Christmas fruitcake, evolving

My mother and I used to make fruitcake together every Thanksgiving so it could sit and ripen six weeks until Christmas. The recipe we used was her mother’s, which we assumed was a long-cherished family recipe from England. In fact my grandmother clipped it from a magazine in Saskatoon in the late ’40s.

Since Vivian died I’ve been having trouble locating the most important ingredient — seeded muscat raisins. One year I skipped making the cake entirely. Other years I made different recipes but they just weren’t the same. This year I was more persistent.

Seeded muscat raisins are special because seeding the grapes before drying them punctures the skin. The raisins dry with grape juice both inside and out and they are soft and sticky. It turns out that they are no longer being distributed by Sun-Maid which left me with the alternatives of ordering them online or substituting. Since shipping would bring the price of internet raisins to over $50, and paying that kind of money would go against everything Vivian stood for, I substituted. Just as Vivian would have. This is the 2013 adapted recipe. (The other change I made is to use ginger instead of cloves because this recipe is the only use I have for cloves and they go rancid from one year to the next.)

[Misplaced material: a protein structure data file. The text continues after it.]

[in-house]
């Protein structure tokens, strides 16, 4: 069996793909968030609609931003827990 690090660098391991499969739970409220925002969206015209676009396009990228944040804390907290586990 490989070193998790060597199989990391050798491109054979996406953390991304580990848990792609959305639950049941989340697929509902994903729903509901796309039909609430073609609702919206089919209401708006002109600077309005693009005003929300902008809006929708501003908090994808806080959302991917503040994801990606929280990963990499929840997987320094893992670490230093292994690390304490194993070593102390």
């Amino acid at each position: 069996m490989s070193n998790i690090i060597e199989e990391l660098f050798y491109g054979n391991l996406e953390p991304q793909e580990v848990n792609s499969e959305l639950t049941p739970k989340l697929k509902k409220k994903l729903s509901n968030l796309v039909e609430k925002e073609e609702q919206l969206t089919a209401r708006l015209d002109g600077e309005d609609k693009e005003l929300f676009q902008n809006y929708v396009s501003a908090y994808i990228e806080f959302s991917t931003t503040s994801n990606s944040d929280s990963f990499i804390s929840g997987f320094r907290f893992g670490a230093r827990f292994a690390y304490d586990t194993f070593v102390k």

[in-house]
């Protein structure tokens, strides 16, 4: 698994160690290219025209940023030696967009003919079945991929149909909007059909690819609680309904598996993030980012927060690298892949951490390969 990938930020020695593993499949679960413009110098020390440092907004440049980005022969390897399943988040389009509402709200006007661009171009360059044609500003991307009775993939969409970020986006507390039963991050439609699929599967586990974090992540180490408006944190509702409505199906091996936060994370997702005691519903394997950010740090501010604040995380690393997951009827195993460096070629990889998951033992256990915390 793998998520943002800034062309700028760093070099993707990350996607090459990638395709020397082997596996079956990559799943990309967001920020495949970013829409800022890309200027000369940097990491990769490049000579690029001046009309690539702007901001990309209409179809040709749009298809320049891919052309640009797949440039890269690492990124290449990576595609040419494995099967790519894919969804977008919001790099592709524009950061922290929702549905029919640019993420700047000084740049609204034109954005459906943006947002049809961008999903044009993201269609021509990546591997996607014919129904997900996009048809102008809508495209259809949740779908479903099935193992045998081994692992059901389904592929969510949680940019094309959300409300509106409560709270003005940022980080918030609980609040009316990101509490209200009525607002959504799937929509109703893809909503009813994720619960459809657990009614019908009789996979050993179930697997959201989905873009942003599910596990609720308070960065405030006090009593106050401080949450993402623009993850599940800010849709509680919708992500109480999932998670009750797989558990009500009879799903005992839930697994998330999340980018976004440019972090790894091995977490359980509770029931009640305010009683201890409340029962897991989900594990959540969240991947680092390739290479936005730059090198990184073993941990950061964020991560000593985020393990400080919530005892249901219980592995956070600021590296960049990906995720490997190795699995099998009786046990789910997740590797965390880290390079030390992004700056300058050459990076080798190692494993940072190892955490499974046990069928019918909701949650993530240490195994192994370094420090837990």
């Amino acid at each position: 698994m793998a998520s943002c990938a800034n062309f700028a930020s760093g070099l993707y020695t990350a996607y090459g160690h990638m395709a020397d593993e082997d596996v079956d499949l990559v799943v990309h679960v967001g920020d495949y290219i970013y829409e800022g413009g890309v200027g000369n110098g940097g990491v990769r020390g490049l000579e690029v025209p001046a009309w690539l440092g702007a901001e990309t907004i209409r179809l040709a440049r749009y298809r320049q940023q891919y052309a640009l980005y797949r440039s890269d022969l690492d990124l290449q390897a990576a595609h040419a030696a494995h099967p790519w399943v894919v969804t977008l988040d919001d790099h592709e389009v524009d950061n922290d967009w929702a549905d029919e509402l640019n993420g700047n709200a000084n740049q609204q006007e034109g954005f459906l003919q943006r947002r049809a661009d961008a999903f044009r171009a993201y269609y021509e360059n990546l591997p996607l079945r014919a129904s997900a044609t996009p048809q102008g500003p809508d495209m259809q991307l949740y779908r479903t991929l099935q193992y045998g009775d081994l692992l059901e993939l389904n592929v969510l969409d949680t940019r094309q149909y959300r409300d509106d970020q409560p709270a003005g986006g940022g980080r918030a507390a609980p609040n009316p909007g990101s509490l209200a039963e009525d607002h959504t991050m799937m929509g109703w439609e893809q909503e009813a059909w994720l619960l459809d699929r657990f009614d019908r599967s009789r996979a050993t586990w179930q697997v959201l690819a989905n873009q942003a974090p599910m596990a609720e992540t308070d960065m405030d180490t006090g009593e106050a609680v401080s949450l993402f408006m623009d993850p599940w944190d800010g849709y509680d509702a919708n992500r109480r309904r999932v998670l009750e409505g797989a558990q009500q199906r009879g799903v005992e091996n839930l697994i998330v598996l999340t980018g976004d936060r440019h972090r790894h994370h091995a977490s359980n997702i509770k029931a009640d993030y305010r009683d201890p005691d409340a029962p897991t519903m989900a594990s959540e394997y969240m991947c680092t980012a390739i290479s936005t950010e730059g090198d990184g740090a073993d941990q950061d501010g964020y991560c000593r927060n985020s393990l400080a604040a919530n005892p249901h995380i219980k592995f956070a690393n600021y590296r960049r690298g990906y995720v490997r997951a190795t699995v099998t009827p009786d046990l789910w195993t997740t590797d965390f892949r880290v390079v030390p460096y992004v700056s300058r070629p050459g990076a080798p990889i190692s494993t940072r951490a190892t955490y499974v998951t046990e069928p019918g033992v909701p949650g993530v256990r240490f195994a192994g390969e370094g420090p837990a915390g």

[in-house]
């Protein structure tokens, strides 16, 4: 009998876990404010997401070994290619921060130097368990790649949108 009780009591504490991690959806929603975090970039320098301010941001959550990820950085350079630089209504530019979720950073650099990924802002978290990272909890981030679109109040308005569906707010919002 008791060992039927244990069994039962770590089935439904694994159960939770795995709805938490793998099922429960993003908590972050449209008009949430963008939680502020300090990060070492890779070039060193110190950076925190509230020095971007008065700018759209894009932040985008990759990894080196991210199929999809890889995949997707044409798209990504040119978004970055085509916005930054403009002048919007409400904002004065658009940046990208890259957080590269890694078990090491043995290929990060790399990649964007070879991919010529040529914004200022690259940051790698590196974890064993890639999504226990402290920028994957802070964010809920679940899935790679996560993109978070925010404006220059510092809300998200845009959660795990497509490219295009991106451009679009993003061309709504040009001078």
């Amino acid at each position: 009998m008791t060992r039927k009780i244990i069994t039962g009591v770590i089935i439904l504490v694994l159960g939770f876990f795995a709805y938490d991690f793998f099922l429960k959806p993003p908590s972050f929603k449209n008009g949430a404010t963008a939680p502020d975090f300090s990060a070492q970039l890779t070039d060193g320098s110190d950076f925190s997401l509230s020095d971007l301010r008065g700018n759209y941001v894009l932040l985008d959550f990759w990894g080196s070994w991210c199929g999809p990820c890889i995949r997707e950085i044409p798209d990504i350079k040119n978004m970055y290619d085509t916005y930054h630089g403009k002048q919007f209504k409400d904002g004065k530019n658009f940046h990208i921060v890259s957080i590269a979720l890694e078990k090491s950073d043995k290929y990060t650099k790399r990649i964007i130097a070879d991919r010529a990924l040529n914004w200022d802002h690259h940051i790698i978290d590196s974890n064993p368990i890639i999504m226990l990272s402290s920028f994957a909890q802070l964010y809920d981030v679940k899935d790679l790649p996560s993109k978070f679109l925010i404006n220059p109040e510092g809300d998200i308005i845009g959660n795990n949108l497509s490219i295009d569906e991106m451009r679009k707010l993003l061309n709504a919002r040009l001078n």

Cake

Line sides and bottoms of baking tins with parchment.

1½ c shortening
2 c sugar
⅓ c sherry or brandy
9 eggs

675 mL (2½ c) molasses
750 g (1½ lb, 4½ c) Thompson raisins

3 c flour
1 t baking soda
1 t ground ginger
1 t nutmeg
1 t cinnamon
1¼ c chopped dates

¾ c drained maraschino cherries, halved
750 g (1½ lb, 4½ c) sultana raisins
1½ c currants
500g (1 lb, 3 cups) mixed cut fruits (glacé fruits and/or candied citrus peel, dried apricots, golden or green raisins and dried cranberries)
200 g (½ lb, ¾ c) slivered almonds

Mix Thompson raisins with molasses. Heat in microwave, let cool.

Lightly toast the almonds on low heat in a cast iron pan.

Sift dry ingredients. Stir in chopped dates and break them up with your fingers.

Combine remaining fruit and toasted almonds. Combine with sifted dry ingredients and dates.

Beat shortening until fluffy. Beat in sugar and sherry or brandy. Separate eggs and beat in the yolks one at a time, reserving the whites in a tall, clean glass or metal bowl.

Fold molasses and Thompson raisins into creamed mixture.

Add the dry mixture and mix thoroughly.

Wash and dry beaters well and beat the egg whites until stiff. Fold a third of them into the batter to lighten it before folding in the rest.

Bake at 300°F for 2½ hours.

Take strips of old cotton sheets, wet them in water and wring them out well. Sprinkle with sherry or brandy. When cakes are cooled, wrap them in the prepared cotton strips, wrap again in plastic bags and put them away for six weeks. While the cakes are aging you can take them out a few times to sprinkle with more sherry or brandy if you want.

Makes 7½ lbs fruit cake.

*** *** ***
Bring out the Christmas cakes at least a day before serving. Invert onto a serving plate. Protect the serving plate with strips of waxed paper under the edges of the cake.

Roll out marzipan or almond paste thinly like pastry dough and lay it over the cakes, covering the top and sides. Cover thinly with Christmas Cake Icing, below. You may decorate with bits of cut fruit at this point. Let the icing harden at least overnight.